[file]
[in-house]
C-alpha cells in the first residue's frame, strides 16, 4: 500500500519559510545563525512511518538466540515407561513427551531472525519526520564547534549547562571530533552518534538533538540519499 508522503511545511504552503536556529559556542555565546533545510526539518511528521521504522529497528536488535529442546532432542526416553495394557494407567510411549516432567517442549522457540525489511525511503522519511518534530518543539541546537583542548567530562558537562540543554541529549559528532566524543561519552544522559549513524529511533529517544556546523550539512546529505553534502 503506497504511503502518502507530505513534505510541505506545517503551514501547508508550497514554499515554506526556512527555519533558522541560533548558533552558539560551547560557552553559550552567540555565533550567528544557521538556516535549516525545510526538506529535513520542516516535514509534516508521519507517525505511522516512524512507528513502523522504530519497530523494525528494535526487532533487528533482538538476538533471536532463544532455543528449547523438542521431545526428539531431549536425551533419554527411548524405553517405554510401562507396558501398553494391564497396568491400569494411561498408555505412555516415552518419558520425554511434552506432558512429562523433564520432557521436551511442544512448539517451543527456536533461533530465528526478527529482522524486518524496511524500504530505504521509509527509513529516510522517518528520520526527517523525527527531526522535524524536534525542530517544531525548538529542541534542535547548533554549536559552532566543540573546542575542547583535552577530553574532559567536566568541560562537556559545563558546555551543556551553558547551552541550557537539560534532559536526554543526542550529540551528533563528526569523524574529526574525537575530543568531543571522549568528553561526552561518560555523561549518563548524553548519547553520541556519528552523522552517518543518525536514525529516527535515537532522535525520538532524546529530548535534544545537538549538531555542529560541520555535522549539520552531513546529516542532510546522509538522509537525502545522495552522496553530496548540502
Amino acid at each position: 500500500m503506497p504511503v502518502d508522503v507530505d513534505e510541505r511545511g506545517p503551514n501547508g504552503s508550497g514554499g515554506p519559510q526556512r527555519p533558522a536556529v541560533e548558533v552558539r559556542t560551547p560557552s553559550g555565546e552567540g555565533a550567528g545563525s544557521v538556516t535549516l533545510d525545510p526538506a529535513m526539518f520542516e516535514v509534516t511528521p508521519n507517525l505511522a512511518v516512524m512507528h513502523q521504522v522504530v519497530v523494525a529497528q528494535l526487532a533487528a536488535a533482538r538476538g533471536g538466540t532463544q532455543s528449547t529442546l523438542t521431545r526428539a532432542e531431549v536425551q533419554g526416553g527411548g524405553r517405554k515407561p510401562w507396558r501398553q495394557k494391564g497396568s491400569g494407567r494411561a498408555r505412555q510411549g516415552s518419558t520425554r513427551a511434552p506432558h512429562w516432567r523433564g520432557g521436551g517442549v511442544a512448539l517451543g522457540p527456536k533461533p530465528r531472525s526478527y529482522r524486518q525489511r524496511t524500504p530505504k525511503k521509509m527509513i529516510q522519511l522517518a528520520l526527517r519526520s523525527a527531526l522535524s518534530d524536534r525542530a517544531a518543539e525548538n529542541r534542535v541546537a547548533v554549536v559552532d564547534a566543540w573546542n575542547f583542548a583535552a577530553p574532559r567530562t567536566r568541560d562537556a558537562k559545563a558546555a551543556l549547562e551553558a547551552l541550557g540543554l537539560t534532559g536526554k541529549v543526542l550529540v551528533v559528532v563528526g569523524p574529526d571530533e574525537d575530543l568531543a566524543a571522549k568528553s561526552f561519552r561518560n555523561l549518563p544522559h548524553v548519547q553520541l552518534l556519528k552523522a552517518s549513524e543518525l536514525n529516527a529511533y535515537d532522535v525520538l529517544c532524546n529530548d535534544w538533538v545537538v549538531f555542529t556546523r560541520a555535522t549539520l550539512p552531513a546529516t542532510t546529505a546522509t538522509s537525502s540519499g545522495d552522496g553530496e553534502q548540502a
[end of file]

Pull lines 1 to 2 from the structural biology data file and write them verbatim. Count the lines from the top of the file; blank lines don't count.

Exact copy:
[in-house]
C-alpha cells in the first residue's frame, strides 16, 4: 500500500519559510545563525512511518538466540515407561513427551531472525519526520564547534549547562571530533552518534538533538540519499 508522503511545511504552503536556529559556542555565546533545510526539518511528521521504522529497528536488535529442546532432542526416553495394557494407567510411549516432567517442549522457540525489511525511503522519511518534530518543539541546537583542548567530562558537562540543554541529549559528532566524543561519552544522559549513524529511533529517544556546523550539512546529505553534502 503506497504511503502518502507530505513534505510541505506545517503551514501547508508550497514554499515554506526556512527555519533558522541560533548558533552558539560551547560557552553559550552567540555565533550567528544557521538556516535549516525545510526538506529535513520542516516535514509534516508521519507517525505511522516512524512507528513502523522504530519497530523494525528494535526487532533487528533482538538476538533471536532463544532455543528449547523438542521431545526428539531431549536425551533419554527411548524405553517405554510401562507396558501398553494391564497396568491400569494411561498408555505412555516415552518419558520425554511434552506432558512429562523433564520432557521436551511442544512448539517451543527456536533461533530465528526478527529482522524486518524496511524500504530505504521509509527509513529516510522517518528520520526527517523525527527531526522535524524536534525542530517544531525548538529542541534542535547548533554549536559552532566543540573546542575542547583535552577530553574532559567536566568541560562537556559545563558546555551543556551553558547551552541550557537539560534532559536526554543526542550529540551528533563528526569523524574529526574525537575530543568531543571522549568528553561526552561518560555523561549518563548524553548519547553520541556519528552523522552517518543518525536514525529516527535515537532522535525520538532524546529530548535534544545537538549538531555542529560541520555535522549539520552531513546529516542532510546522509538522509537525502545522495552522496553530496548540502